Under Potts, Morrisons has repeatedly talked up its brand positioning as a shop keeper and as a food maker, with it looking to find the middle ground between similar prices to the German discounters Aldi and Lidl as well as high food quality perceptions.

Reflecting on the year, Potts says the brand has most benefitted from word of mouth buzz due to the improvements it has made to its core offer.

He concluded: “The Most important thing we have done with our brand is listen hard to customers and colleagues, and wherever possible respond quickly to their concerns.

“That has led to priorities within the business around competitiveness increase and allowed us to serve customers better. There’s now great value on the shelves and great work completed on our own brand around both notching up quality and notching down pricing combined. All of this combined with cleaner stores has made the shopping trip better than it was and our brand stronger in the market.”

from Marketing Week: https://www.marketingweek.com/2017/11/02/morrisons-feeling-chipper-going-into-christmas/

‘We must be bold’: How Campbell Soup is adapting to food’s rapidly changing future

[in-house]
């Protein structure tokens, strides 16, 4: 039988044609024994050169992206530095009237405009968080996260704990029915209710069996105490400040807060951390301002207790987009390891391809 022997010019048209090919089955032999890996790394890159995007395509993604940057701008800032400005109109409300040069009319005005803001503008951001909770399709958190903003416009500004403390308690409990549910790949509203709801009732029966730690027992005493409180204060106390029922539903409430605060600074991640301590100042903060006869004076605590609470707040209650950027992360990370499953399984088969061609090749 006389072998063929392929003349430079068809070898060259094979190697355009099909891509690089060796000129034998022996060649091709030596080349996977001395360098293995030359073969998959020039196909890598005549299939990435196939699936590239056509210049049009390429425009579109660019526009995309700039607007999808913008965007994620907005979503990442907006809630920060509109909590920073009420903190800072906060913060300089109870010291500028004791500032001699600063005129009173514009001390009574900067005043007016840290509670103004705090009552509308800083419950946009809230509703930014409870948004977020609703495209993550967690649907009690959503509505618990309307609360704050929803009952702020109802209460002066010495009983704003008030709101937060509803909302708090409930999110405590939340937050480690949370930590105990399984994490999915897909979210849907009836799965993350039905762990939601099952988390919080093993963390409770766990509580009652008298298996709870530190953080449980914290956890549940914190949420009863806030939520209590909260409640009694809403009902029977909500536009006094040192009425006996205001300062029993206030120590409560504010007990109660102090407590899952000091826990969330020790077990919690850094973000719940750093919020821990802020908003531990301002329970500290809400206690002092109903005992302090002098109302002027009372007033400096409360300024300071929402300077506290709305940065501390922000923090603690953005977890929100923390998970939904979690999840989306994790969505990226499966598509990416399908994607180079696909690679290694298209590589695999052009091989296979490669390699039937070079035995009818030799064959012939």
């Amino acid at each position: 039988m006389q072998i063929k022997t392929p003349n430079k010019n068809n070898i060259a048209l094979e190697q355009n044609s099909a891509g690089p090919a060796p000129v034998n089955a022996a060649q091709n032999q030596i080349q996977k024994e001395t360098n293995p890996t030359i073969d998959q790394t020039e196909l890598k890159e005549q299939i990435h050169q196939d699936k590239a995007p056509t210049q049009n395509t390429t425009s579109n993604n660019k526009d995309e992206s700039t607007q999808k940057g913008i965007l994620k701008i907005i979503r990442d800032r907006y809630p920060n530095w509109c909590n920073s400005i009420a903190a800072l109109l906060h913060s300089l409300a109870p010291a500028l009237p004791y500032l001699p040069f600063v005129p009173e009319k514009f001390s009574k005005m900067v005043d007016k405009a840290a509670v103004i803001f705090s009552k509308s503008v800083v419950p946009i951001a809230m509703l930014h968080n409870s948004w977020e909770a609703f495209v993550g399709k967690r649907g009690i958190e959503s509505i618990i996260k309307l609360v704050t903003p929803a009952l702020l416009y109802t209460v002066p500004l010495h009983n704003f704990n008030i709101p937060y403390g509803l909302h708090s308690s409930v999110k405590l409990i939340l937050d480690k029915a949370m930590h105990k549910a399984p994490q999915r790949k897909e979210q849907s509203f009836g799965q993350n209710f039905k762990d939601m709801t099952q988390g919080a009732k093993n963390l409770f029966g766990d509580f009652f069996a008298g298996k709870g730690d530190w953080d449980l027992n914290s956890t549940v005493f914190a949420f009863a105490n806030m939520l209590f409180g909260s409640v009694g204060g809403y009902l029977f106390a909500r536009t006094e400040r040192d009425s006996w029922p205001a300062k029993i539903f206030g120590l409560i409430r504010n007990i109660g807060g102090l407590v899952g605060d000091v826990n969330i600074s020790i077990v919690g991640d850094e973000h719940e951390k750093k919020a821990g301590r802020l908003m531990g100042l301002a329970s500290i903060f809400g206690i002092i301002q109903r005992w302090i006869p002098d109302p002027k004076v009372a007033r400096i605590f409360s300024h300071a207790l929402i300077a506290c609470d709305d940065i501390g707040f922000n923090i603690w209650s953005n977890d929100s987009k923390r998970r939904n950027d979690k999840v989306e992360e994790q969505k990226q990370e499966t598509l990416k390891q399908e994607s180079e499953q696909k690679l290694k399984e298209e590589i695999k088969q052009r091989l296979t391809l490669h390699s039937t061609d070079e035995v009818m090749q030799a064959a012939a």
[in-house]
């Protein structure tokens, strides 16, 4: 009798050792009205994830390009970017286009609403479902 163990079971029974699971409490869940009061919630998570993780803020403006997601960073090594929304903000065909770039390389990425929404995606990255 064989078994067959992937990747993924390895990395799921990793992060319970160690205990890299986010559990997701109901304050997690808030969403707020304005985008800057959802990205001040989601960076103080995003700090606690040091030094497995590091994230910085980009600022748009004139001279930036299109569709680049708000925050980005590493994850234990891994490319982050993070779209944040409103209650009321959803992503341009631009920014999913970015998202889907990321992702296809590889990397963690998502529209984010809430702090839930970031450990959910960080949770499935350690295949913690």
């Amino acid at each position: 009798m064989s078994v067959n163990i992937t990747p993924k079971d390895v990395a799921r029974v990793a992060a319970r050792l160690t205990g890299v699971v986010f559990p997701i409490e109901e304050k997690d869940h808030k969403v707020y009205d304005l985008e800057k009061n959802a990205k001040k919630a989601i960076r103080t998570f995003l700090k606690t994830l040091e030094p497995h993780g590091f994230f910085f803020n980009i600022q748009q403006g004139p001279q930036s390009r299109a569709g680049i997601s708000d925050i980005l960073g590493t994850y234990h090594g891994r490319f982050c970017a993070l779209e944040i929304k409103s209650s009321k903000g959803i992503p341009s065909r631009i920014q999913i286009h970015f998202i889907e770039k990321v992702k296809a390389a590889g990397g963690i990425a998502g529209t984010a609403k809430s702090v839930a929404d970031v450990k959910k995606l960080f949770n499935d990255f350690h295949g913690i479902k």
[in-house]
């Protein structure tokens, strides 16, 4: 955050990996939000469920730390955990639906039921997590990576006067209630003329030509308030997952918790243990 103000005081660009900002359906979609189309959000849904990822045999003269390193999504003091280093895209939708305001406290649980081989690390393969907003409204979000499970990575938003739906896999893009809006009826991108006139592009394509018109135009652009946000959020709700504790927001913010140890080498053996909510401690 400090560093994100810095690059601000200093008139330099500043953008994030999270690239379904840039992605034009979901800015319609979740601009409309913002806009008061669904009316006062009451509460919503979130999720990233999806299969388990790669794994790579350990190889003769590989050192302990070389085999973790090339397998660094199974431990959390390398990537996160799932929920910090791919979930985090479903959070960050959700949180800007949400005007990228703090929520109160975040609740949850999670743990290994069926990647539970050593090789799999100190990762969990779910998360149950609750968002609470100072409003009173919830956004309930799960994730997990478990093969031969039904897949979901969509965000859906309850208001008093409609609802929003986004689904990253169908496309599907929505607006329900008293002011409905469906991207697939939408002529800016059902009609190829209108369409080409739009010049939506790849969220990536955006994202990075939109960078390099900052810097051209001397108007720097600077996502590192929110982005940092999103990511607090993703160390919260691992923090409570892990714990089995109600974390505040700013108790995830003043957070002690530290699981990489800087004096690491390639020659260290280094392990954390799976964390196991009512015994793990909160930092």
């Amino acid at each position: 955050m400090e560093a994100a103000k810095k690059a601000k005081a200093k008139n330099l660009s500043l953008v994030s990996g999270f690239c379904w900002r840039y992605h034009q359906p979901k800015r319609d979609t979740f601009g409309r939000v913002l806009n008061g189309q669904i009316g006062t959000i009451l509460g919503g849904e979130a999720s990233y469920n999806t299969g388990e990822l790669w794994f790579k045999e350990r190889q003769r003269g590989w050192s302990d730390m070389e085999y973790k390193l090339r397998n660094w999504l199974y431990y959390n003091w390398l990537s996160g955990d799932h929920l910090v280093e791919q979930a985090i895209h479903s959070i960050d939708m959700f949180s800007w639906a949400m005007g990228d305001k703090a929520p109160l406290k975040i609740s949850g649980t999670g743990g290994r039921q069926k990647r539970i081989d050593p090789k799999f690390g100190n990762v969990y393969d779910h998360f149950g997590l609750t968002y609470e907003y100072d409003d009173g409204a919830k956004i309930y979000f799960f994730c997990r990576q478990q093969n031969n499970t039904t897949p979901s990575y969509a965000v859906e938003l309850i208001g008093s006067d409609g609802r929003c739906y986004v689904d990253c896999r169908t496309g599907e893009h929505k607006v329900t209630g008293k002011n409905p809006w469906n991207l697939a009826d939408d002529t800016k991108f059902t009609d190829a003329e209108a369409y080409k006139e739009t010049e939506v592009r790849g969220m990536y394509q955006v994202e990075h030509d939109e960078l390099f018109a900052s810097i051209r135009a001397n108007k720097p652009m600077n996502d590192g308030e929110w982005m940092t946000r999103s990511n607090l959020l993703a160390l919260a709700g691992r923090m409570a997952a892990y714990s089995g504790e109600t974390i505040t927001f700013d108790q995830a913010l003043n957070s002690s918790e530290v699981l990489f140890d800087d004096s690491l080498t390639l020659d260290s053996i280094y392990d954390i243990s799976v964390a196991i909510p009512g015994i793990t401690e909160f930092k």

In interviews with Food Dive, top executives said the firm is evolving its product mix and trying to seize opportunities in e-commerce.

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For decades, the storied food and beverage industry loaded grocery store shelves with cans, boxes and bags of mostly processed items. But the industry now finds itself scrambling to overhaul its product mix in response to growing consumer demands for items with clean, simple labels that are chock-full of fresh and healthy ingredients.

Read more at FoodDive: http://www.fooddive.com/news/we-must-be-bold-how-campbell-soup-is-adapting-to-foods-rapidly-changing/447657/

From Meal Kits to Grocery Stores, Amazon Aims to Feed America

Expanding on its AmazonFresh food delivery service and recent $13.7 billion Whole Foods Market retail acquisition in addition to its Amazon Go branded grocery stores, Amazon is expanding its food-related operations to launch ready-to-cook meal packages and delivery as it takes an even bigger bite out of the grocery business.

Now available in select markets, Amazon-branded meal kits (tagline: “We do the prep. You be the chef”) include raw ingredients to prepare meals including chicken tikka masala, falafel patties, salmon with soba noodles and tacos with pork that can be prepared in 30 minutes.

Read more at Brand Channel: http://www.brandchannel.com/2017/07/19/amazon-food-meal-kits/